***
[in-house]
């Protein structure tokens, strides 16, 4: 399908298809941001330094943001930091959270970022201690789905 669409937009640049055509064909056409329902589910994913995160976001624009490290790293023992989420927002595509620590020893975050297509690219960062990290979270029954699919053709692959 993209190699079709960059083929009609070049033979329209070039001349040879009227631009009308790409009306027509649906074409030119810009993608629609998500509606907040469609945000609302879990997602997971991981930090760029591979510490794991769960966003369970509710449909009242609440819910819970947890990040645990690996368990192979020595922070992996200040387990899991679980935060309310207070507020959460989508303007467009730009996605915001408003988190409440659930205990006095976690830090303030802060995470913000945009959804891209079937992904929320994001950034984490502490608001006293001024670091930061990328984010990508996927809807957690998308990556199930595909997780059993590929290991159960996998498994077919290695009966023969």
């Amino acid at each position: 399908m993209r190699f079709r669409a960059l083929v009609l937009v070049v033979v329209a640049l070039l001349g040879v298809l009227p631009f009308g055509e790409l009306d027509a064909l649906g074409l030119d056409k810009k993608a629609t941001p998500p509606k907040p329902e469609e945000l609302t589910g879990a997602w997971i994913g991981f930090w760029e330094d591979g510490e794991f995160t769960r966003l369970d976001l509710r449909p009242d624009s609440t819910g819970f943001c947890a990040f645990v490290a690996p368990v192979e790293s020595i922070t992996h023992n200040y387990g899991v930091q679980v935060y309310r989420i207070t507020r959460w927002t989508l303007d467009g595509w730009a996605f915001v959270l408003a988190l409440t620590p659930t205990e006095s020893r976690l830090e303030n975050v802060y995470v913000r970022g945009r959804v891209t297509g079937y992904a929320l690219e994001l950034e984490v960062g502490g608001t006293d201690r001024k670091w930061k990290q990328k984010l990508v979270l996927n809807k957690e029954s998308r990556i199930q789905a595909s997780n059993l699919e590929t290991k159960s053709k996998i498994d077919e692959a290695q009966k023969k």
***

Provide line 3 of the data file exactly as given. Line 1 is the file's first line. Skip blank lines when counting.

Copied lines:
């Amino acid at each position: 399908m993209r190699f079709r669409a960059l083929v009609l937009v070049v033979v329209a640049l070039l001349g040879v298809l009227p631009f009308g055509e790409l009306d027509a064909l649906g074409l030119d056409k810009k993608a629609t941001p998500p509606k907040p329902e469609e945000l609302t589910g879990a997602w997971i994913g991981f930090w760029e330094d591979g510490e794991f995160t769960r966003l369970d976001l509710r449909p009242d624009s609440t819910g819970f943001c947890a990040f645990v490290a690996p368990v192979e790293s020595i922070t992996h023992n200040y387990g899991v930091q679980v935060y309310r989420i207070t507020r959460w927002t989508l303007d467009g595509w730009a996605f915001v959270l408003a988190l409440t620590p659930t205990e006095s020893r976690l830090e303030n975050v802060y995470v913000r970022g945009r959804v891209t297509g079937y992904a929320l690219e994001l950034e984490v960062g502490g608001t006293d201690r001024k670091w930061k990290q990328k984010l990508v979270l996927n809807k957690e029954s998308r990556i199930q789905a595909s997780n059993l699919e590929t290991k159960s053709k996998i498994d077919e692959a290695q009966k023969k």